A new project has been launched to assess the awareness, treatment and implications of diabetic retinopathy globally. Results are intended to inform decision-making and policy development around this common and serious complication of diabetes.
Project partners, the International Federation on Ageing (IFA) and the International Diabetes Federation (IDF), working in collaboration with the New York Academy of Medicine (NYAM) and the International Agency for the Prevention of Blindness (IAPB) will gather evidence on knowledge, policies, standards of care, and supportive services for retinopathy across 40 countries.
Retinopathy is one of the most common complications associated with diabetes and one of the major causes of adult blindness. Up to 11% of adults with diabetes have Diabetic Macular Edema (DME), a specific type of diabetic retinopathy. According to the IDF Diabetes Atlas 6th edition, there are large variations in the estimates of retinopathy prevalence in people with known diabetes, with estimates ranging from 11 to 45% worldwide in people with type 1 and type 2 diabetes.
The global assessment of retinopathy has two substantive and connected phases:
1. Phase I comprises approximately 120 interviews in eight countries representative of low, middle and high socio-economic status to better understand the level of awareness of: retinopathy as a condition and common complication of diabetes; the access, availability and pathway to retinopathy services; and the existence and content of relevant governmental policy.
2. Phase II is the implementation of a survey in 40 countries, which will be formulated based on the data gathered in Phase I. The survey aims to garner statistically significant evidence intended to assist in the development of effective governmental policy.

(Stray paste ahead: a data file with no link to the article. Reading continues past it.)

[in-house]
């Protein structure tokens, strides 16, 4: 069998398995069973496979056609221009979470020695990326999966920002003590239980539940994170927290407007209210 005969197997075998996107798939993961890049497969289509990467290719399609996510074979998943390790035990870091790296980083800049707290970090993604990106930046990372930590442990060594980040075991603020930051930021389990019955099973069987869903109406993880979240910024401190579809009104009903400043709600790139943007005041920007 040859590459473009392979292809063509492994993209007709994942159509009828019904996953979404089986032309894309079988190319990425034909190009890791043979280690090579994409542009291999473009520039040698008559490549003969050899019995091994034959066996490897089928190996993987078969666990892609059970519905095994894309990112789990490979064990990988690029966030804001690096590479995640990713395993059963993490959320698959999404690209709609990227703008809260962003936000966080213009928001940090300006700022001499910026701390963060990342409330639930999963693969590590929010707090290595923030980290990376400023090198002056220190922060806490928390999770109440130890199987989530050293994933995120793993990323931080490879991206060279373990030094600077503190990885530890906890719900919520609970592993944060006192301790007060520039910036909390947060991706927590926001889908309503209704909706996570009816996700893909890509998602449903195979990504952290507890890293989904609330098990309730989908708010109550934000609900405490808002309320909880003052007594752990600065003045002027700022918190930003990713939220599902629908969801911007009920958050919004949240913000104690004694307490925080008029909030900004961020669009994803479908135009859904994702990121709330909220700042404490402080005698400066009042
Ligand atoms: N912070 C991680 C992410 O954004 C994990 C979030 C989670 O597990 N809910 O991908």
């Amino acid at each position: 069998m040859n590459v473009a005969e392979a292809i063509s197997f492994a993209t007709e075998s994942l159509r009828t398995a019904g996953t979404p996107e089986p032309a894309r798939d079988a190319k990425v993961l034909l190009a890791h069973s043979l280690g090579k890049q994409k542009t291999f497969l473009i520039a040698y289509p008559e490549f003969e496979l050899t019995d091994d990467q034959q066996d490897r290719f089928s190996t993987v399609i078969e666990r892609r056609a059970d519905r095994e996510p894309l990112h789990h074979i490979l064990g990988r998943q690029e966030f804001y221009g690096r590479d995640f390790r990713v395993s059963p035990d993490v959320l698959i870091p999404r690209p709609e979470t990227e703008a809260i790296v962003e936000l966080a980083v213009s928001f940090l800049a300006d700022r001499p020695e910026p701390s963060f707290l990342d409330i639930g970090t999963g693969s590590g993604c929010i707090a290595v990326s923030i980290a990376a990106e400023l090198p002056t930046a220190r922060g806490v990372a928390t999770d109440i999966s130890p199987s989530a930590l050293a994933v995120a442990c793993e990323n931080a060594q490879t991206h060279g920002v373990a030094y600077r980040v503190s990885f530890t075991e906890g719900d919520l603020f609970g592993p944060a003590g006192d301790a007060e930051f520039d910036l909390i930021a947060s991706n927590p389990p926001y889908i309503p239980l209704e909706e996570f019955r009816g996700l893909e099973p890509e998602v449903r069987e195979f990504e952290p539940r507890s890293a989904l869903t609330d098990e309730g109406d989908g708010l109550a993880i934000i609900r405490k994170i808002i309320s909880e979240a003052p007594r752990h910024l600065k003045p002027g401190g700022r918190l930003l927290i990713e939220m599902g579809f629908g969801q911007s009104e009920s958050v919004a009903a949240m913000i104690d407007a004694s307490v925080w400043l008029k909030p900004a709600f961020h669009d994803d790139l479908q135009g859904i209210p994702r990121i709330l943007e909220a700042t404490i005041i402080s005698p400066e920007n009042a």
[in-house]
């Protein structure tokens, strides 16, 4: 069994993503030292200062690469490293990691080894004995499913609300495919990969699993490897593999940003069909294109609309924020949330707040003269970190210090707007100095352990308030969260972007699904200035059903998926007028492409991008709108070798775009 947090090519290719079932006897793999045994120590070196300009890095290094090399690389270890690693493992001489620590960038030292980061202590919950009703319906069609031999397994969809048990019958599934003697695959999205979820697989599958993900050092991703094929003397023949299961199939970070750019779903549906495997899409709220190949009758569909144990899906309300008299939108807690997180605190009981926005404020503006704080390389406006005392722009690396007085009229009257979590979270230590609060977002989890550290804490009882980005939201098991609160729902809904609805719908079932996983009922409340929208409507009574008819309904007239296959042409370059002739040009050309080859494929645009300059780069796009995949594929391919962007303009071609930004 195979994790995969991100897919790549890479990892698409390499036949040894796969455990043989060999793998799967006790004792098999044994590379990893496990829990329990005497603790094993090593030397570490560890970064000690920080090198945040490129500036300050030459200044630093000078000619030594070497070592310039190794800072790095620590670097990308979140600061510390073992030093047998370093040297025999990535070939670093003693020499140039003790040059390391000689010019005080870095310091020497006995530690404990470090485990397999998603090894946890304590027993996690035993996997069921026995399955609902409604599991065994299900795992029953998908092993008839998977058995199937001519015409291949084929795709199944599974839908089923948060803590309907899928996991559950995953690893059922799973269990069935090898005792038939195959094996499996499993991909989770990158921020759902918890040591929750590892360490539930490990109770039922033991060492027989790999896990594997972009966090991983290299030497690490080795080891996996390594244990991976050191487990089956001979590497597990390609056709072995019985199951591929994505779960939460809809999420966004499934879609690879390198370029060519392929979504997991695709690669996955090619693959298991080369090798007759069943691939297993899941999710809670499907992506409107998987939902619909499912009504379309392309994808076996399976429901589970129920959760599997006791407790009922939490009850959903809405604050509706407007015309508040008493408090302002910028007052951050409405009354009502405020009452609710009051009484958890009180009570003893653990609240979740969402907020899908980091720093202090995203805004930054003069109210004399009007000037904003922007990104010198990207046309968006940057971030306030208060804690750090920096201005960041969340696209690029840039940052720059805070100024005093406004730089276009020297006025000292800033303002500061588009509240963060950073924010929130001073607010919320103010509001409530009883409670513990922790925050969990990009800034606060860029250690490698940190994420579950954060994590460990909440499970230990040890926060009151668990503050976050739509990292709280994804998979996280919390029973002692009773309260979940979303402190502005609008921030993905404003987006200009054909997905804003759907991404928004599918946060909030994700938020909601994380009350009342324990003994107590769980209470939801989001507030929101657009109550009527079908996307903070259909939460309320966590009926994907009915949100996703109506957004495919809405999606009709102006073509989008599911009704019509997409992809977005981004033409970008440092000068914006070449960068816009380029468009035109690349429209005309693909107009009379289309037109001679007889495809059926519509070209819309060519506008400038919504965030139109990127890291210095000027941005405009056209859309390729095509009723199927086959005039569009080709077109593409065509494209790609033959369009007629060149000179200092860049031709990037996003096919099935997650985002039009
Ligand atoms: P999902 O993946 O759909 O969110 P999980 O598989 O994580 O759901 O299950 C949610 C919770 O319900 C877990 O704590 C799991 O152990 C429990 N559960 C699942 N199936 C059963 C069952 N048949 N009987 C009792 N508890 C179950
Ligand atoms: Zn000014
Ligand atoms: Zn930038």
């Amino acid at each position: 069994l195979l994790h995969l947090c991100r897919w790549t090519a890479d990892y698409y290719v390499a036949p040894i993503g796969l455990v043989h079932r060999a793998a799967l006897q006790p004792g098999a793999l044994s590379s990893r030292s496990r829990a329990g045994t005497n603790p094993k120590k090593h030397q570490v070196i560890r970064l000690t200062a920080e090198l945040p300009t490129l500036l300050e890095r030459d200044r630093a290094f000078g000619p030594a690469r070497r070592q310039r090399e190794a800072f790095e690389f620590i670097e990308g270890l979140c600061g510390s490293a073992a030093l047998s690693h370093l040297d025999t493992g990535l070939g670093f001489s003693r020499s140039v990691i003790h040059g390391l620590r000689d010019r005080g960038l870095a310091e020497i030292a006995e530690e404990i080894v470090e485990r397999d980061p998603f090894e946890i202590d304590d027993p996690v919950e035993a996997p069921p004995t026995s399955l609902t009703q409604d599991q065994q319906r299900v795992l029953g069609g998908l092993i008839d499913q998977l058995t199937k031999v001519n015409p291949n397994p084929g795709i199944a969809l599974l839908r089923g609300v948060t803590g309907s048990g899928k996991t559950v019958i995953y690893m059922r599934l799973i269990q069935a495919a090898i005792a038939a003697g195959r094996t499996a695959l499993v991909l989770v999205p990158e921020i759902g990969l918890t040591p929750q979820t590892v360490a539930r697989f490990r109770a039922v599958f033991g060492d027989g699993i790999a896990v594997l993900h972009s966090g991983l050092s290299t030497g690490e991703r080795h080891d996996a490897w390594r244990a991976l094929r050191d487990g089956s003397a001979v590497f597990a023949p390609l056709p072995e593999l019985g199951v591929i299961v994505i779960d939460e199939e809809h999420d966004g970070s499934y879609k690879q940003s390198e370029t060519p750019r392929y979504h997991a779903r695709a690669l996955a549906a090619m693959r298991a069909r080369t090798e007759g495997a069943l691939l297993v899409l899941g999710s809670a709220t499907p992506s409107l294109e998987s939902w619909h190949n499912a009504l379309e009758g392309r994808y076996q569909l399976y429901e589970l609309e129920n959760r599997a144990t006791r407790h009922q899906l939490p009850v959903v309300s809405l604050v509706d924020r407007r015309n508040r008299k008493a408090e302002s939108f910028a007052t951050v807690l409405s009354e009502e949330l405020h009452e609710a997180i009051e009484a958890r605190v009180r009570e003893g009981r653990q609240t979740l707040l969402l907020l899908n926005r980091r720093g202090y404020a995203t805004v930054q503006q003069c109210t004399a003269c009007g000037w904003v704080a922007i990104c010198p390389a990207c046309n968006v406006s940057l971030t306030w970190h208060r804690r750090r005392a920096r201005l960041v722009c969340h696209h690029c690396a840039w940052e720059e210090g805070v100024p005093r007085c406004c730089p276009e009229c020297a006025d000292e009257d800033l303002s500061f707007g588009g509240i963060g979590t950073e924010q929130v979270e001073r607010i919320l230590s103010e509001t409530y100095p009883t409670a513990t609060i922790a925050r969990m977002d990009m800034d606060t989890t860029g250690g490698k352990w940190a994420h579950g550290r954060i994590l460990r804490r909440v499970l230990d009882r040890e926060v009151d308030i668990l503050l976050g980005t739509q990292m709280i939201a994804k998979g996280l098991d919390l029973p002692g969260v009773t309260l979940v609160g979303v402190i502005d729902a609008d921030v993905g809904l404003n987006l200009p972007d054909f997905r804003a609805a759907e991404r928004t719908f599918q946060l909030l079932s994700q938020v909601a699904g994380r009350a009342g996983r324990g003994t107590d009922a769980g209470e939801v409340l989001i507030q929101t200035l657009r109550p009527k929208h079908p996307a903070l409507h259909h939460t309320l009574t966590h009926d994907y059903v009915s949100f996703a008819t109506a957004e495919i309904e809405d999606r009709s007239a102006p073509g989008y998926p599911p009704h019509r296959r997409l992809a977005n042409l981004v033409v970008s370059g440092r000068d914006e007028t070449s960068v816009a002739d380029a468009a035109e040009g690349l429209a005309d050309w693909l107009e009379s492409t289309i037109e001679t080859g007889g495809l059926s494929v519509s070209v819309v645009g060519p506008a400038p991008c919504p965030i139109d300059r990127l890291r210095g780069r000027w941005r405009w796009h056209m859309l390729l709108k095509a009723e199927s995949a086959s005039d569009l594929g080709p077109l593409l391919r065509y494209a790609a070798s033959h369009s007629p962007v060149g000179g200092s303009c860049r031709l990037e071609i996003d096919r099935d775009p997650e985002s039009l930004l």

“The impact of visual impairment goes beyond the individual; communities and economies lose earning capacity and productivity through the loss of human capital, experience and expertise. The IDF believe that increasing the evidence base around retinopathy will help relieve this burden through more effective policy and program actions,” Dr Lydia Makaroff, Epidemiology & Public Health Manager, International Diabetes Federation.
From the perspective of global ageing, Dr Barratt, Secretary General, International Federation on Ageing, said that “while improved life expectancy is a celebration in many countries, it also brings with it socio-economic consequences in relation to an increased prevalence of diabetes and its complications, a poor level of awareness by potentially at-risk citizens, and inadequate governmental policies to meet the new demands on professional and community services”.
“Unless we act now to stem the diabetes epidemic and provide joined up services that enable people with diabetes to be checked and treated for diabetic retinopathy then the number of blind people in the world will increase dramatically in forthcoming years” said Peter Ackland, Chief Executive of the International Agency for the Prevention of Blindness (IAPB).
The project will culminate in the production of a barometer report and a compendium of resources designed to increase awareness, as well as to inform policy and practice related to diabetic retinopathy and vision loss across countries.
This project is financially supported by Bayer Pharma AG. Bayer is not involved in the analysis of the findings.